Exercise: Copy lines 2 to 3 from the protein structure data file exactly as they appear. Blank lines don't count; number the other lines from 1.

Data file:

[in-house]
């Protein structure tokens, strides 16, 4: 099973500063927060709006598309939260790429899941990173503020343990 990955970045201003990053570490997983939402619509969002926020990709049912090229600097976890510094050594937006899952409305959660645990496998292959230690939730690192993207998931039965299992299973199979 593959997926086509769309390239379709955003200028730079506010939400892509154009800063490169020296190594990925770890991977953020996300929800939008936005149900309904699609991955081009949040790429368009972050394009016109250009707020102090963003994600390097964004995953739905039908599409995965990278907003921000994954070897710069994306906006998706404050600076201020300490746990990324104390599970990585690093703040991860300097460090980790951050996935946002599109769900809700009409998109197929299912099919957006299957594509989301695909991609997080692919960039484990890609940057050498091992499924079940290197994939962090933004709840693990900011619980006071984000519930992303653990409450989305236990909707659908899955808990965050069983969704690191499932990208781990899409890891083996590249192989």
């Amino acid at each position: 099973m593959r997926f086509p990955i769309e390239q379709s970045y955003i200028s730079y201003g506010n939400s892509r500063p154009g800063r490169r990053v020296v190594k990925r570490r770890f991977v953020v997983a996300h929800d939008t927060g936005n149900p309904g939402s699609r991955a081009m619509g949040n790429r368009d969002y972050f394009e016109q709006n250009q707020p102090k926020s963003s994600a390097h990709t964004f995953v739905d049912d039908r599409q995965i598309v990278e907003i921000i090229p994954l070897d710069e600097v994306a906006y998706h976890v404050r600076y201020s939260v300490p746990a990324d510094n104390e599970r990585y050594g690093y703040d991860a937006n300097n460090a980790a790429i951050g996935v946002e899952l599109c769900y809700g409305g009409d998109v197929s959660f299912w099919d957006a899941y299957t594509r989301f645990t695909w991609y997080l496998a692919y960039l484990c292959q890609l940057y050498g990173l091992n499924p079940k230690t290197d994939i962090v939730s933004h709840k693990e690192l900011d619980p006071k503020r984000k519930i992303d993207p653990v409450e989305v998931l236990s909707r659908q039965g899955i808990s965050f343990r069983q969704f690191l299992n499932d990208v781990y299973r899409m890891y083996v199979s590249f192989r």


């Protein structure tokens, strides 16, 4: 099973500063927060709006598309939260790429899941990173503020343990 990955970045201003990053570490997983939402619509969002926020990709049912090229600097976890510094050594937006899952409305959660645990496998292959230690939730690192993207998931039965299992299973199979 593959997926086509769309390239379709955003200028730079506010939400892509154009800063490169020296190594990925770890991977953020996300929800939008936005149900309904699609991955081009949040790429368009972050394009016109250009707020102090963003994600390097964004995953739905039908599409995965990278907003921000994954070897710069994306906006998706404050600076201020300490746990990324104390599970990585690093703040991860300097460090980790951050996935946002599109769900809700009409998109197929299912099919957006299957594509989301695909991609997080692919960039484990890609940057050498091992499924079940290197994939962090933004709840693990900011619980006071984000519930992303653990409450989305236990909707659908899955808990965050069983969704690191499932990208781990899409890891083996590249192989």
């Amino acid at each position: 099973m593959r997926f086509p990955i769309e390239q379709s970045y955003i200028s730079y201003g506010n939400s892509r500063p154009g800063r490169r990053v020296v190594k990925r570490r770890f991977v953020v997983a996300h929800d939008t927060g936005n149900p309904g939402s699609r991955a081009m619509g949040n790429r368009d969002y972050f394009e016109q709006n250009q707020p102090k926020s963003s994600a390097h990709t964004f995953v739905d049912d039908r599409q995965i598309v990278e907003i921000i090229p994954l070897d710069e600097v994306a906006y998706h976890v404050r600076y201020s939260v300490p746990a990324d510094n104390e599970r990585y050594g690093y703040d991860a937006n300097n460090a980790a790429i951050g996935v946002e899952l599109c769900y809700g409305g009409d998109v197929s959660f299912w099919d957006a899941y299957t594509r989301f645990t695909w991609y997080l496998a692919y960039l484990c292959q890609l940057y050498g990173l091992n499924p079940k230690t290197d994939i962090v939730s933004h709840k693990e690192l900011d619980p006071k503020r984000k519930i992303d993207p653990v409450e989305v998931l236990s909707r659908q039965g899955i808990s965050f343990r069983q969704f690191l299992n499932d990208v781990y299973r899409m890891y083996v199979s590249f192989r």